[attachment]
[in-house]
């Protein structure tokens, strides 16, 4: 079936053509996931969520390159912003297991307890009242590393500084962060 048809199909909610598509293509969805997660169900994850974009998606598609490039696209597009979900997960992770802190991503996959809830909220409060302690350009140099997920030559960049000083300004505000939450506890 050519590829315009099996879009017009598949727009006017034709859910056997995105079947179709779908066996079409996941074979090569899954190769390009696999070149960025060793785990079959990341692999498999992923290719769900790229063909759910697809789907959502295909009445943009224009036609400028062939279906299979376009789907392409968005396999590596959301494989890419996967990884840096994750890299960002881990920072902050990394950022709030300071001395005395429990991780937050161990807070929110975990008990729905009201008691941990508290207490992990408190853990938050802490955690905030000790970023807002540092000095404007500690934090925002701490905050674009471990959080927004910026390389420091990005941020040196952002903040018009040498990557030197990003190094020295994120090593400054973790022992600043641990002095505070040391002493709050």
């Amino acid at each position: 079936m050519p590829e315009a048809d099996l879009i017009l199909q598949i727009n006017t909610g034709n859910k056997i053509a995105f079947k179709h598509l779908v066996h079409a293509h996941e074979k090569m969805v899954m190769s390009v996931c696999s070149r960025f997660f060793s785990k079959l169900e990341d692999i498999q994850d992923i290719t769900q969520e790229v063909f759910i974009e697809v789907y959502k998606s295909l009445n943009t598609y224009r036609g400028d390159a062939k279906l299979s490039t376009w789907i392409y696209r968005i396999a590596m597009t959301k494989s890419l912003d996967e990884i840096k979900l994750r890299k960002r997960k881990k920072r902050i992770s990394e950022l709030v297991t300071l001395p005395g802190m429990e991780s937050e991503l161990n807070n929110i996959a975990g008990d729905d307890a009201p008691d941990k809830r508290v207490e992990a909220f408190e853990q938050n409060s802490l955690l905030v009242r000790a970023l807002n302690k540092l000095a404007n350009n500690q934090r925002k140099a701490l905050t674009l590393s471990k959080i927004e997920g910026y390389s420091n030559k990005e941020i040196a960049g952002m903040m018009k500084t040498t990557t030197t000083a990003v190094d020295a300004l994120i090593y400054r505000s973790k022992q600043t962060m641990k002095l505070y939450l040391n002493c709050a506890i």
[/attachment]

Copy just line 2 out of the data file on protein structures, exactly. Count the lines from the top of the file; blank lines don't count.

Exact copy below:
């Protein structure tokens, strides 16, 4: 079936053509996931969520390159912003297991307890009242590393500084962060 048809199909909610598509293509969805997660169900994850974009998606598609490039696209597009979900997960992770802190991503996959809830909220409060302690350009140099997920030559960049000083300004505000939450506890 050519590829315009099996879009017009598949727009006017034709859910056997995105079947179709779908066996079409996941074979090569899954190769390009696999070149960025060793785990079959990341692999498999992923290719769900790229063909759910697809789907959502295909009445943009224009036609400028062939279906299979376009789907392409968005396999590596959301494989890419996967990884840096994750890299960002881990920072902050990394950022709030300071001395005395429990991780937050161990807070929110975990008990729905009201008691941990508290207490992990408190853990938050802490955690905030000790970023807002540092000095404007500690934090925002701490905050674009471990959080927004910026390389420091990005941020040196952002903040018009040498990557030197990003190094020295994120090593400054973790022992600043641990002095505070040391002493709050």